Pages Navigation Menu

A lesson for us all in Washington victory over policy change, and a call to action

Posted by on Nov 9, 2011 in Blog, Law and Ethics, News, Scholastic Journalism, Teaching | 0 comments


by John Bowen and Kathy Schrier

Principals will not have a chance to prior review Seattle School District journalism students because the school board recently withdrew its proposed and controversial policy change.

“As a former journalism teacher, it is important for me — as I know it is for our Board — that we uphold our practice of trusting our teachers to educate our students on the rights and responsibilities that come with freedom of expression and a free press,” Interim Superintendent of Schools, Susan Enfield, a former journalism teacher and adviser,  said in a press release.

Supporters of the existing free expression policy will now have a year to convince the Seattle School District board to keep its hands off and continue to encourage students to make final decisions and have responsibility for content.

During the first week of November as part of a system-wide policy overhaul, school officials announced they would seek to change a 2o-year policy of allowing students to make final decisions of content without prior review. The Washington State School Directors Association had recommended the new policy.

Washington students, advisers, media groups and citizens mounted a public and active four-day campaign reporting about and speaking against the policy change.

The press release indicated the school district would revisit the issue in 2012 to see how a policy change might fit with community values.

Students and supporters met Nov. 8 to celebrate and plan

Student journalists from five of Seattle’s high schools (Ballard, Garfield, Nathan Hale, Roosevelt and West Seattle) met Nov. 8 in the Nathan Hale journalism room to debrief following a promise by Seattle interim Superintendent Susan Enfield to leave unchanged the district’s current student press rights policy. The meeting followed a four-day, whirlwind campaign to thwart the passage of Policy 3220, a controversial, restrictive student press policy.

The students came together to celebrate the immediate victory, as well as to talk about how they must work together to make sure this doesn’t happen in the future. The discussion focused on how the district policy-making process appears to be badly flawed, especially since some school board members seem to be ready to approve policies they haven’t even read.

Students plan to create a Facebook page and a website to keep in touch with each other, as well as to co-produce an article and possible insert about procedures used to decide policies in their school district. Students hope to run the piece in all their papers at about the same time. A coalition of Seattle student journalists is now in the works with plans to meet regularly.

Applauded for their efforts in fighting back the passage of Policy 3220 were Katie Kennedy and Kate Clark, Ballard High School editors, who went on the attack with community flyers, letters to school board members and on-air interviews with local talk radio hosts.  The group also applauded NPR reporter Phyllis Fletcher, KPLU-FM Seattle (who was in the room covering the meeting), for first discovering the proposed policy change and alerting Mike Hiestand of the Student Press Law Center, who in turn contacted the Washington Journalism Education Association.

Fletcher shared how she discovered the information on the policy. She explained how, as part of  her regular preparation for covering upcoming school board meetings, she looks at the agenda and tries to become familiar with the items for consideration. A red flag went up when she discovered the language in Policy 3220 under consideration.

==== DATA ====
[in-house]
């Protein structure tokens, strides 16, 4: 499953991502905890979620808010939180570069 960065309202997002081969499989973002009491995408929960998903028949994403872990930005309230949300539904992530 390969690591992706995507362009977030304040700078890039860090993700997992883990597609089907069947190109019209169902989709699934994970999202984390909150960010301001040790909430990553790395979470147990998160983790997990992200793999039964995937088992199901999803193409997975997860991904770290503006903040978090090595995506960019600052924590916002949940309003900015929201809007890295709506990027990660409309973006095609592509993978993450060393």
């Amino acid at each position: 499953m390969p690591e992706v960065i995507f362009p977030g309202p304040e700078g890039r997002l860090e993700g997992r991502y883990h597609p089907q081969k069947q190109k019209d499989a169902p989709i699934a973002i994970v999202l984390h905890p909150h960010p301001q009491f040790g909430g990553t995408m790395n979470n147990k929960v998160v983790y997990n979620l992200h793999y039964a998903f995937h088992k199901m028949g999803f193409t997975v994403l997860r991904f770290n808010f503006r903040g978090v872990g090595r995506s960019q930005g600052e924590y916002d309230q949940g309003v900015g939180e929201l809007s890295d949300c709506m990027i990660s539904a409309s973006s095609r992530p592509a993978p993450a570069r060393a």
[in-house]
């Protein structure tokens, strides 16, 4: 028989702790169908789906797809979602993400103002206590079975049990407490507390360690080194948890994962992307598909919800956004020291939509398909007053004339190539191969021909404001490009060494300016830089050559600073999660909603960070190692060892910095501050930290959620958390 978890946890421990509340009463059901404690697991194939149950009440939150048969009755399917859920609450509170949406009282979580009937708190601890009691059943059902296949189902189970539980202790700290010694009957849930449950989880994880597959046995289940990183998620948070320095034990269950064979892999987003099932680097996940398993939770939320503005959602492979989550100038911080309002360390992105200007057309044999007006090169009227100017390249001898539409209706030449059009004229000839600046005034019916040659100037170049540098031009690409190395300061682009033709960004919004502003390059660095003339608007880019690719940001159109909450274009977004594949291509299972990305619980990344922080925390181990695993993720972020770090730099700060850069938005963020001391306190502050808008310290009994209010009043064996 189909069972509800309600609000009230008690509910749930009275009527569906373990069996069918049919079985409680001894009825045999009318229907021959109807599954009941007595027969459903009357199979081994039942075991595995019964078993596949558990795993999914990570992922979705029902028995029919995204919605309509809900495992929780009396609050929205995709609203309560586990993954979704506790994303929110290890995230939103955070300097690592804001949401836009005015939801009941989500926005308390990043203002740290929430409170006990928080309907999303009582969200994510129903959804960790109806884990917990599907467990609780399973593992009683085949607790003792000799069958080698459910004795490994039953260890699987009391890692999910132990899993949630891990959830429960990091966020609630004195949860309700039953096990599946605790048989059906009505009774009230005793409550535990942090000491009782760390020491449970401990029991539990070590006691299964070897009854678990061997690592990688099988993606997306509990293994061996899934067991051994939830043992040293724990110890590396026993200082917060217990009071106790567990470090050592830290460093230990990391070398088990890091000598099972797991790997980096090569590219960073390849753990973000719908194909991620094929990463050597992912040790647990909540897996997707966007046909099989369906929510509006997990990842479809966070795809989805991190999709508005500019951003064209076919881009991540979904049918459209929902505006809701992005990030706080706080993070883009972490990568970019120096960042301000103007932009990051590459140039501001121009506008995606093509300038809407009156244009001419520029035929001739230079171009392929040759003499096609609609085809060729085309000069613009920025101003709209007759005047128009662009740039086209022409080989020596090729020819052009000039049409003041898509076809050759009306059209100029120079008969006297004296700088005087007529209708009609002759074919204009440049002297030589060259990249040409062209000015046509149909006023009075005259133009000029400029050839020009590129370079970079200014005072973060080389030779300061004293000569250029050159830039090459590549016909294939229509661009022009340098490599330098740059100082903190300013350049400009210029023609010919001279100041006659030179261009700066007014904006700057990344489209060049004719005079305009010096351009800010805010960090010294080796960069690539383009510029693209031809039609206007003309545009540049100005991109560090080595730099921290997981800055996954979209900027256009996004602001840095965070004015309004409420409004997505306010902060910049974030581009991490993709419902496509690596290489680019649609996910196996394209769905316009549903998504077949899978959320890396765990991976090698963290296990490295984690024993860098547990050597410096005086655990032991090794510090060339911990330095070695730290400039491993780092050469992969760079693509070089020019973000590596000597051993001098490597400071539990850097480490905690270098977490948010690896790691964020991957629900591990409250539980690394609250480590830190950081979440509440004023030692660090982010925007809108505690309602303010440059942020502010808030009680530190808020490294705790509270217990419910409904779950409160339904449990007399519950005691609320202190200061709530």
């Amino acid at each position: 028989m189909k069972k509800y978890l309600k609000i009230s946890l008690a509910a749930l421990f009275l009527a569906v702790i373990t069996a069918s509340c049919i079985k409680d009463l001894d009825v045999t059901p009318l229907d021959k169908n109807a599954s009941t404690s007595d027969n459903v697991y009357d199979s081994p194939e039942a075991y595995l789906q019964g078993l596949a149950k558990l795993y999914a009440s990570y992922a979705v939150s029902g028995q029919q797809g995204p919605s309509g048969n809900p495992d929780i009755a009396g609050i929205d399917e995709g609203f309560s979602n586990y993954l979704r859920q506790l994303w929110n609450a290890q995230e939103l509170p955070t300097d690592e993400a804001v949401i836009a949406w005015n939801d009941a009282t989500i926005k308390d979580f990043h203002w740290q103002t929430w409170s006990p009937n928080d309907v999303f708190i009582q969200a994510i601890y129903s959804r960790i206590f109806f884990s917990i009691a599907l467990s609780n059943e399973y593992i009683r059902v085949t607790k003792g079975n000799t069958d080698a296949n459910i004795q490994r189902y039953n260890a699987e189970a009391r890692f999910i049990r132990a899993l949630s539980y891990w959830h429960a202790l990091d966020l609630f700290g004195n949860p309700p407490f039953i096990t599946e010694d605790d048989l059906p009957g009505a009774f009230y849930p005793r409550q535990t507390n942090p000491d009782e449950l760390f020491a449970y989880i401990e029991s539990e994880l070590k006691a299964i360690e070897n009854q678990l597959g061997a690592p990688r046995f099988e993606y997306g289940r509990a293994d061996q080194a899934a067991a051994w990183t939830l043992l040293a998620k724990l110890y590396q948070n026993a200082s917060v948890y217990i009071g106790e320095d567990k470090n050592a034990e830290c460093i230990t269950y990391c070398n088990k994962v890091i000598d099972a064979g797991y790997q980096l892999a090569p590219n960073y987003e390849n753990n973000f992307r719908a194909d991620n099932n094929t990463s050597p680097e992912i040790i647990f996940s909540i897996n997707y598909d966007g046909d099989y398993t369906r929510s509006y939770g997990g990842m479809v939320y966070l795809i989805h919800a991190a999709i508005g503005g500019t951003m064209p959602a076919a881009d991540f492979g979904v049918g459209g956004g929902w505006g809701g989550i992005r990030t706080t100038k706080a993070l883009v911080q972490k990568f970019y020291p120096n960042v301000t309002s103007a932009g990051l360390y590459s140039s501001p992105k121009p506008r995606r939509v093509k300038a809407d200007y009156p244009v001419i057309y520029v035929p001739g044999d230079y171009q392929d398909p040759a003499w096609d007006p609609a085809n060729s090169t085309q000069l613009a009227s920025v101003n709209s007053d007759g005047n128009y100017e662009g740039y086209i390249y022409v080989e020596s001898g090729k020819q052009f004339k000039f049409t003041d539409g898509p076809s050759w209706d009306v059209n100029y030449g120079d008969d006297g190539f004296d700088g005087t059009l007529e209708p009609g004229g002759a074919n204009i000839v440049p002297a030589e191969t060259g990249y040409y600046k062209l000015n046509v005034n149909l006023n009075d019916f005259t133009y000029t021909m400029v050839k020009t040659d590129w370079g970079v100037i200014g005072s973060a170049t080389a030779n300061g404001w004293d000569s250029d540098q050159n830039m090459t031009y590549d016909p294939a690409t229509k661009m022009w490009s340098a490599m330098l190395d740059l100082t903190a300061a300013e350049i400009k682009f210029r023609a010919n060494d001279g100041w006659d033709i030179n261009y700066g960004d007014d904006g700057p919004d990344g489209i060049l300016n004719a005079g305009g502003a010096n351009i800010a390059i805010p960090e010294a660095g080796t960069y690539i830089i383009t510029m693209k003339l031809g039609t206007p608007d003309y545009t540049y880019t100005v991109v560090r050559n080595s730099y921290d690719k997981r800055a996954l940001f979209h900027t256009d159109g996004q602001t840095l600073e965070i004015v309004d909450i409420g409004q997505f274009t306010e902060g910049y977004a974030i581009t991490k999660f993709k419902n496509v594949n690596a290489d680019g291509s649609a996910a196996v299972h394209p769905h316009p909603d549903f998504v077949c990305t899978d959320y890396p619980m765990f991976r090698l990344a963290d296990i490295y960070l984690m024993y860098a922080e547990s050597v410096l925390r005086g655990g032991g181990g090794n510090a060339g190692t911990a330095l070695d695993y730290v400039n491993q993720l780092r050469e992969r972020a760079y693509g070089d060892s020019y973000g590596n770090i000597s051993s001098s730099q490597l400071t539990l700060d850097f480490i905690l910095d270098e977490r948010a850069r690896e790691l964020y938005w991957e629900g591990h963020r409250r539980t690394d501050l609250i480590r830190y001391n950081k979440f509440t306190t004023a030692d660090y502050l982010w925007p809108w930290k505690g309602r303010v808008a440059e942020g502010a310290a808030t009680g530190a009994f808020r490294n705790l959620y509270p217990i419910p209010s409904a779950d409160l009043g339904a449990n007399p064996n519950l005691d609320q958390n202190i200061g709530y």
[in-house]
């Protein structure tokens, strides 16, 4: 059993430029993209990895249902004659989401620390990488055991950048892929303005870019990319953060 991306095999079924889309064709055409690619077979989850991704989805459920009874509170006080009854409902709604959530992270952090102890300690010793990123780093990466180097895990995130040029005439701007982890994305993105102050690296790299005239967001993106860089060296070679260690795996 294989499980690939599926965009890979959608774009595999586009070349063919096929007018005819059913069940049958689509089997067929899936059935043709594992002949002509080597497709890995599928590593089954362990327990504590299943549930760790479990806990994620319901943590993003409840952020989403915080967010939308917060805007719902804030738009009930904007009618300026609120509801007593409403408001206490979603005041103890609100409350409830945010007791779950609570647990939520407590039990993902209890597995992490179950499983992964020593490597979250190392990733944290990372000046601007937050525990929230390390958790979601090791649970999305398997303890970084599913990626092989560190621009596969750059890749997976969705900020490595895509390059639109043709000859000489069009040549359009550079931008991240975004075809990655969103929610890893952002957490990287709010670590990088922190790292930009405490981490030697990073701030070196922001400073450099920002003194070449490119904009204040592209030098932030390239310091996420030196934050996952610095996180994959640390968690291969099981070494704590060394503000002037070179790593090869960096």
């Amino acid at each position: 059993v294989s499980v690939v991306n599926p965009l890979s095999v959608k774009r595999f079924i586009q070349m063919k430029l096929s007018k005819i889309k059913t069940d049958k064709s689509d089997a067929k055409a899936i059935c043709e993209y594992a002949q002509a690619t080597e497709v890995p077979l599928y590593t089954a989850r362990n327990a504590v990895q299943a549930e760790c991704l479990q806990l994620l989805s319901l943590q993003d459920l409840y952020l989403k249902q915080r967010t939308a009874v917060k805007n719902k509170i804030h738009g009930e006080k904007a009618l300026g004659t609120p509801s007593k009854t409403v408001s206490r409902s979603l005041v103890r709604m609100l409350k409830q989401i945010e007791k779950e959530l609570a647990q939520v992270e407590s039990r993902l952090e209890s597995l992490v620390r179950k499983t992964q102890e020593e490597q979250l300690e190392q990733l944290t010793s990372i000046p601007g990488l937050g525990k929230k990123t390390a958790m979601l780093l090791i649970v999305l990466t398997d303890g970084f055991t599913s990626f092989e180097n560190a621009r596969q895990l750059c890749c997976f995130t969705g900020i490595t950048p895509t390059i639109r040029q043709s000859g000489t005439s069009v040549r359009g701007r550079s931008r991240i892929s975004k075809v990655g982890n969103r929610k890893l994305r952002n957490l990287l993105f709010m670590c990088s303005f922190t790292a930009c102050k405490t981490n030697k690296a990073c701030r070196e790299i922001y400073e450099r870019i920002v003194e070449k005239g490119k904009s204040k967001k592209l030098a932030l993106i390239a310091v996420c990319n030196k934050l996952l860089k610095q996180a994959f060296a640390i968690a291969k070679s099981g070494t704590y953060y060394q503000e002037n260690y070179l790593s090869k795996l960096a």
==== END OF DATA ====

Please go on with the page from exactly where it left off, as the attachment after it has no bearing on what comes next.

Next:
Clearly, her quick action made all the difference in preventing its passage.

Garfield High School adviser Casey Henry shared with the group a late afternoon message to Seattle journalism advisers from Susan Enfield, in which she apologized for the “consternation” caused by the whole ordeal and promised to make sure any future revisions to the scholastic press policy in Seattle  will include input from media advisers.

Students in the room added  they should be included, as well, and intend to make that known to the superintendent and the board.

This was a close call for student journalists in Seattle Schools, with lessons to be learned about staying vigilant. In fact, the students discussed creating a session for the 2012 National JEA/NSPA Spring Convention in Seattle, a case study on four frantic days for student journalists and their supporters in Seattle that fortunately ended positively.

Coverage from Seattle-area media

Announcing the proposed change
• Stop the presses, let the principal check them first
• Seattle school board moves to censor student newspapers
• Proposed Seattle school-newspaper policy raises censorship concerns
• Students say Seattle school board threatens censorship

Announcing the withdrawal of the proposed changes
• Seattle public schools beats hasty retreat
• Students say school board ‘setting the stage for censorship’
• Proposed ‘censorship’ policy for school newspaper withdrawn (Ballard High School)
• Ballard High newspaper editor-in-chief Kate Clark on her censorship fight with the Seattle school board
• School board withdraws controversial proposal: free speech maintained for students
• Seattle public schools withdraws controversial student newspaper oversight proposal
• Schools back off on policing student papers
• KUOW-FM late afternoon story/interview with Ballard editors Kate and Katie
• The Stranger 

Other coverage
• How Seattle journalist got school censorship scoop
• Seattle school board pulls controversial publications proposal, will revisit in 2012
• Seattle School District seeks to remove forum policy for prior review
• Seattle school board pulls controversial publications proposal, will revisit in 2012



Read More

Seattle School District seeks to remove forum policy for prior review

Posted by on Nov 4, 2011 in Blog, Law and Ethics, News, Scholastic Journalism, Teaching | 0 comments


Even though its current open forum policy helped it avoid a lawsuit earlier this year, the Seattle School District seems determined to change course and install prior review, making the adviser responsible for all content and the administrators able to review at will.

A decision earlier this year in the Sisley v Seattle School District case hinged on the school’s stand on recognizing student media as forums for student expression and without prior review. The court, in its ruling, stated, ” As a matter of law, plaintiffs are unable to prove that, consistent with the First Amendment, the [district] should have censored the student’s speech.”